• Gothic Gates: These imposing and sombre gateways in gothic style lead the visitor into Fort Canning Green, where a Christian cemetery used to stand. Built in 1846, these gates have since become a landmark of Fort Canning Hill. The letters above both gates, "IHS" are iota, eta and sigma, the first three letters of the Greek word for Jesus.
 
Gravestones in Fort Canning Green, relocated from Bukit Timah Cemetery
  • Fort Canning Green: The frequent outdoor concerts and carnivals now held at Fort Canning Green belie the fact that the area was once a graveyard for some 600 Christian graves. The only graves left are at the far end of the Green (near the Drama Centre). Some tombstones that were removed were set into the walls surrounding Fort Canning Green.
  • Cupolas: The cupolas, designed by George Drumgoole Coleman, were probably places of rest. George Coleman was a talented architect who left his mark on the urban landscape of Singapore. He was Raffles' consultant on Singapore's first town plan. As Superintendent of Public Works, he oversaw projects of land reclamation and construction of roads and landmarks such as the Armenian Church.
  • James Brooke Napier Memorial: Dedicated to James Brooke Napier, the infant son of William Napier, who was Singapore's first Law Agent, and Maria Frances Napier, the widow of George Coleman. The memorial was the largest erected in the cemetery, reflecting the status of William Napier.
 
Fort Canning Arts Centre
  • Fort Canning Arts Centre: Fort Canning Arts Centre used to be the barracks of the British Army. The British Army chose Fort Canning as its headquarters of its defence bases in the 1920s to protect British interests in Southeast Asia.
  • Raffles' House: Raffles built his house on Government Hill on his third and last visit to Singapore. The original house of Raffles was actually a wood and atap bungalow 100 ft long and 50 ft wide, and not the present brick and tile structure.[1] Raffles wrote in a letter to William Marsden in 1823: "We have lately built a small bungalow on Singapore Hill where, though the height is inconsiderable, we find a great difference in climate. Nothing can be more interesting and beautiful than the view from this spot. The tombs of the Malay Kings are close at hand, and I have settled that if it is my fate to die here I shall take my place amongst them: this will at any rate be better than leaving my bones at Bencoolen..."
 
Keramat Iskandar Shah
  • Keramat Iskandar Shah: Keramat Iskandar Shah is a sacred place dedicated to Iskandar Shah (believe to be the same person as Parameswara), the last ruler of 14th century Singapore before he fled to Melaka to escape an attack from the Siamese. Although named after him, scholars thought that the keramat could not be Iskandar Shah's tomb as he had died in Melaka. No evidence of burial was found here.
  • Archaeological Excavation Site: In 1984, archaeologist John Miksic and his team began an archaeological excavation that continues until today. Among the artefacts recovered were porcelain, earthenware and glass shards. These artefacts show that there could have been a palace of a Malay kingdom on Fort Canning Hill, with possibility of glass and gold workshops.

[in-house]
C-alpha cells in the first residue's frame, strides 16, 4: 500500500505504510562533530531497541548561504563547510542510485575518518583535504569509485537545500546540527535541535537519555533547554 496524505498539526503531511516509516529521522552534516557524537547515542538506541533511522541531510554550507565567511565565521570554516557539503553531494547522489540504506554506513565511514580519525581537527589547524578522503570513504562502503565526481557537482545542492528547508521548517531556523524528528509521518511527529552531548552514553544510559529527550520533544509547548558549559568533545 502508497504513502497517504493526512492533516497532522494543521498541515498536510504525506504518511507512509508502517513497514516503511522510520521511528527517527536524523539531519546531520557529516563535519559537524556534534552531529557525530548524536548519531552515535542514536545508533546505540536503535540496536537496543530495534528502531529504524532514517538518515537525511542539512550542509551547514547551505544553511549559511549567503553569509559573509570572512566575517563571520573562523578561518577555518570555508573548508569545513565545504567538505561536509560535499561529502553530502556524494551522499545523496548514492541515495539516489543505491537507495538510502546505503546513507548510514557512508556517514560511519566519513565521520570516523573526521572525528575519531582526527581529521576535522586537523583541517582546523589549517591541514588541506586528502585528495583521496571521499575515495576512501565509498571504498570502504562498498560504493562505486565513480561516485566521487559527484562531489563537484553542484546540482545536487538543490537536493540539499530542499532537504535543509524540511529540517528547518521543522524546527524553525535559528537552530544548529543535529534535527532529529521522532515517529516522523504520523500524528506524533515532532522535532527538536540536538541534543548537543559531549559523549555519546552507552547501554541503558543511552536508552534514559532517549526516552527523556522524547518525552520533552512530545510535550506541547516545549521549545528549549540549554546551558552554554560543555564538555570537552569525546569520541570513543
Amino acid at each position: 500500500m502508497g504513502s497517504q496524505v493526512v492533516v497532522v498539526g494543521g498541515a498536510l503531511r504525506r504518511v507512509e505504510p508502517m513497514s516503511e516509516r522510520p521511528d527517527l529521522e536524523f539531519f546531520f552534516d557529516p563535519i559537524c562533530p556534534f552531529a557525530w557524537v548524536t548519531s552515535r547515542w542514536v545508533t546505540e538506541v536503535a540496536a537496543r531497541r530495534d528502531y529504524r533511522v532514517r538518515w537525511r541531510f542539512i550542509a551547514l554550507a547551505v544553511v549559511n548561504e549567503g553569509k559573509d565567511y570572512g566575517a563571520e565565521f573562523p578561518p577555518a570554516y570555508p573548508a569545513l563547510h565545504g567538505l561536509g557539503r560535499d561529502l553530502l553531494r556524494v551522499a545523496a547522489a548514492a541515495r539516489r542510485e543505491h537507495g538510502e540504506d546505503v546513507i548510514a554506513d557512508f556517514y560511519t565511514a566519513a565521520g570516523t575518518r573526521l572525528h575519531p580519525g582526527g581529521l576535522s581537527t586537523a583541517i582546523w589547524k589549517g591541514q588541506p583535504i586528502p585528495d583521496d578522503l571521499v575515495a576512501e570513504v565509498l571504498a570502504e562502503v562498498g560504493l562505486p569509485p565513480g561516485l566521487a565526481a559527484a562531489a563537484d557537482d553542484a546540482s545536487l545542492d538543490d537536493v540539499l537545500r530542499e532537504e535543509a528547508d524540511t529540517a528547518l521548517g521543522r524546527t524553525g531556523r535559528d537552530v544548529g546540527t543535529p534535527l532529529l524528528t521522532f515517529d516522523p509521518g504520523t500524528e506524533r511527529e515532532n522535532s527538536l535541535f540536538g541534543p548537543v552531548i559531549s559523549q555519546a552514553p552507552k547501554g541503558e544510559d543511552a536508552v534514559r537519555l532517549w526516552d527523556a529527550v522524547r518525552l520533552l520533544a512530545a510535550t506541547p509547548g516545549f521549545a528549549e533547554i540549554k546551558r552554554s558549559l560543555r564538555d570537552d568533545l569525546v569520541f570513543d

See alsoEdit

ReferencesEdit

  1. ^ a b c d e f g h "Fort Canning Park". Singapore Infopedia. Natinonal Library Board. 
  2. ^ Derek Heng Thiam Soon (2002). "Reconstructing Banzu, a Fourteenth-Century Port Settlement in Singapore". Journal of the Malaysian Branch of the Royal Asiatic Society. 75, No. 1 (282): 69–90. 
  3. ^ Paul Wheatley (1961). The Golden Khersonese: Studies in the Historical Geography of the Malay Peninsula before A.D. 1500. Kuala Lumpur: University of Malaya Press. pp. 83–84. OCLC 504030596. 
  4. ^ "島夷誌略: 班卒".  Full original text: 地勢連龍牙門後山,若纏若斷,起凹峯而盤結,故民環居焉。田瘠,穀少登。氣候不齊,夏則多雨而微寒。俗質,披短髮,緞錦纏頭,紅紬布繫身。煮海為鹽,釀米為酒,名明家西。有酋長。地產上等鶴頂、中等降眞、木綿花。貿易之貨,用絲布、鐵條、土印布、赤金、甆器、鐵鼎之屬。 (There are some slight variations in the text from different sources.)
  5. ^ "The Archaeology". World of Temasek. Archived from the original on 15 February 2017. 
  6. ^ a b R.O. Winstedt (November 1928). "Gold Ornaments Dug Up at Fort Canning, Singapore'". J.M.B.R.A.S. [Journal of the Malayan Branch of the Royal Asiatic Society]. 6 (4): 1–4. 
  7. ^ "Archaeology of the "Forbidden Hill"". History SG. 
  8. ^ John N. Miksic (15 November 2013). Singapore and the Silk Road of the Sea, 1300–1800. NUS Press. pp. 155–163. ISBN 978-9971695743. 
  9. ^ C.M. Turnbull (30 October 2009). A History of Modern Singapore, 1819–2005. NUS Press. pp. 21–22. ISBN 978-9971694302. 
  10. ^ Paul Wheatley (1961). The Golden Khersonese: Studies in the Historical Geography of the Malay Peninsula before A.D. 1500. Kuala Lumpur: University of Malaya Press. pp. 120–122. OCLC 504030596. 
  11. ^ John Miksic (15 November 2013). Singapore and the Silk Road of the Sea, 1300–1800. NUS Press. p. 214. ISBN 978-9971695743. 
  12. ^ John Miksic (15 November 2013). Singapore and the Silk Road of the Sea, 1300–1800. NUS Press. p. 216. ISBN 978-9971695743. 
  13. ^ Cornelius, Vernon (2004). "G.D.Coleman". Singapore Infopedia. National Library Board. 
  14. ^ a b Singapore's 100 Historic Places. National Heritage Board. Archipelago Press. 2002. pp. 28–29. ISBN 981-4068-23-3. 
  15. ^ a b Chua, Alvin (2010). "Fort Canning Cemetery". Singapore Infopedia, National Library Board. 
  16. ^ "The remnants of the Christian Cemetery on Fort Canning Hill". Roots. National Heritage Board. 
  17. ^ a b Liu, Gretchen (1999). "Singapore: a pictorial history 1819 – 2000". Archipelago Press and National Heritage Board. 
  18. ^ Wong Heng (2004). "Fort Canning Bunker". Singapore Infopedia. National Library Board. 
  19. ^ "Fort Canning Bunker". Singapore Infopedia. Natinonal Library Board. 
  20. ^ Khoo, Kevin (2016). "Remembering Karl van Kleef and the van Kleef Aquarium". National Archives of Singapore. 
  21. ^ Ho, Stephanie and Jamie Koh (2013). "Van Kleef Aquarium". Singapore Infopedia. National Library Board. 
  22. ^ "For Canning Park". National Parks. 
  23. ^ "Singapore Dance Theatre presents Ballet Under the Stars 2016" (PDF). SDT. 
  24. ^ "World of Music, Arts and Dance (WOMAD) Singapore". Singapore Infopedia. National Library Board. 
  25. ^ Lin Yanqin (2006-03-30). "Cutting through the hill to Orchard". TODAYonline. MediaCorp Press. Archived from the original on 2006-05-30. Retrieved 2006-11-25. 
  26. ^ "Your Guide to Colonial History Trail in Fort Canning Park" (PDF). National Parks. 
  27. ^ "Your Guide to Sculpture Trail in Fort Canning Park" (PDF). National Parks. 

External linksEdit